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What are the Limitations of Ratio Analysis?
61 Lectures 1 hours
43 Lectures 33.5 hours
What is Ratio Analysis?
Ratio analysis is a good way of comparing the conditions of a business with its peers. It helps businesses understand their own strengths and weaknesses.
Ratio analysis are basically tools to measure the various relationships between two or more financial items. It also helps businesses compare themselves with companies of scale. However, there are some drawbacks of ratio analysis that affect its efficiency.
Limitations of Ratio Analysis
There are some prominent drawbacks of ratio analysis which analysts and investors should be aware of. They are as follows −
Base of Comparison
Although ratio analysis is a good way to measure the performances of two companies, they must be from the same industry for efficient outcomes. Standards of comparison should be the same in the case of ratio analysis. Otherwise, the ratios will be rendered futile. It is hard to find a very useful standard of comparison for data from two business statements. Although the averages of the industry can be taken as a standard, the industry averages are not readily available.
Differences in Situations of Company Conditions
Two companies in an industry are always under different business conditions. There may be differences in financial health and operations that make comparison inefficient. Therefore, comparing companies that are i8nj different situations is not a proper way to calculate the ratios.
Inflation affects a business in monetary terms in three different ways. First, it is inventory profit in which the value of inventory goes up due to inflation. In such circumstances, a company will lose money in real terms if the appreciation of inventory is less than the inflation rates.
Second, the book value of inventory will be very low when inflation is at a high point. Since inventory is recorded at book value on the balance sheet, the difference between book value and real value may differ widely.
Third, the firms that borrow money are affected by inflation. In the case of high inflation, shareholders benefit at the cost of lenders. The lenders’ money will be realized less than the actual borrowing amount when inflation is high. This creates an anomaly in calculating the effect of inflation in real terms.
Change in the Definitions of Variables
There are widespread practices that have different calculations and ways of measurement of the same item, while in some other cases, the same thing is calculated differently. For example, there are many versions of what profit means. Similarly, there are various forms for defining net worth, shareholders’ equity, current assets, liabilities, etc. Having so many versions of similar terms may affect the efficiency of the calculation of the financial ratios.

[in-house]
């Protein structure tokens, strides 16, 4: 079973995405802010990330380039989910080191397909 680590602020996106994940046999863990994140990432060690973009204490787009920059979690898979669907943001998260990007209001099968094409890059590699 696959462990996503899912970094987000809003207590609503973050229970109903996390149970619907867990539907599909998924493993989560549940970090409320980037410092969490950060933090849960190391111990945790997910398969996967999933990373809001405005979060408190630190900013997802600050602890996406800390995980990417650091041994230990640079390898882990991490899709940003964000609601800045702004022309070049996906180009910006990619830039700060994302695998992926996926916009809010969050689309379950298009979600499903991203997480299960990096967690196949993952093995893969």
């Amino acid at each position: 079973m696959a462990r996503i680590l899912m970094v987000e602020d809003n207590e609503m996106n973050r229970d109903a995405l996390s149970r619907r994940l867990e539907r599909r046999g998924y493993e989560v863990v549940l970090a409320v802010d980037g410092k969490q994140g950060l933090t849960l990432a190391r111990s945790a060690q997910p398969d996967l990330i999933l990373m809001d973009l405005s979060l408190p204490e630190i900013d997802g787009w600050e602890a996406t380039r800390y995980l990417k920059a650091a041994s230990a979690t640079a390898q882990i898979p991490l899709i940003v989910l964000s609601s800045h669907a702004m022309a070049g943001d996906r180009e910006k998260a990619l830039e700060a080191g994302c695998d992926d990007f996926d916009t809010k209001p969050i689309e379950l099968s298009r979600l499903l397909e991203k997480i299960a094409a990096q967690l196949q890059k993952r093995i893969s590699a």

Change in Financial Situations
The financial records are not the same for the same company in two different instances. The values of items presented on financial statements change from one value to another depending on the situations that are completely different from each other.
For example, trend analysis tries to resolve the issue of changes taking two years’ data, but it is static in nature. Similarly, balance sheets comparing the values of items at different instances are also static in nature. The conditions of businesses keep changing from one period to another.
However, the statements of changes are not included while calculating the financial ratios. This creates an anomaly in deciphering the real condition of a business.
Dependence on Historical Data
Although financial ratios are made for future conditions, most of the data collected to form them are taken from the past.
For example, when the debt to equity ratio is calculated, the values of debt and equity are taken from the last balance sheet. In the meanwhile, the value of present debt and equity may have changed before the estimation of the future ratio is made.
As we can see from above points, most ratios are calculated depending on the past data, although the goal of financial ratios is to provide a viewpoint of the present and future conditions.
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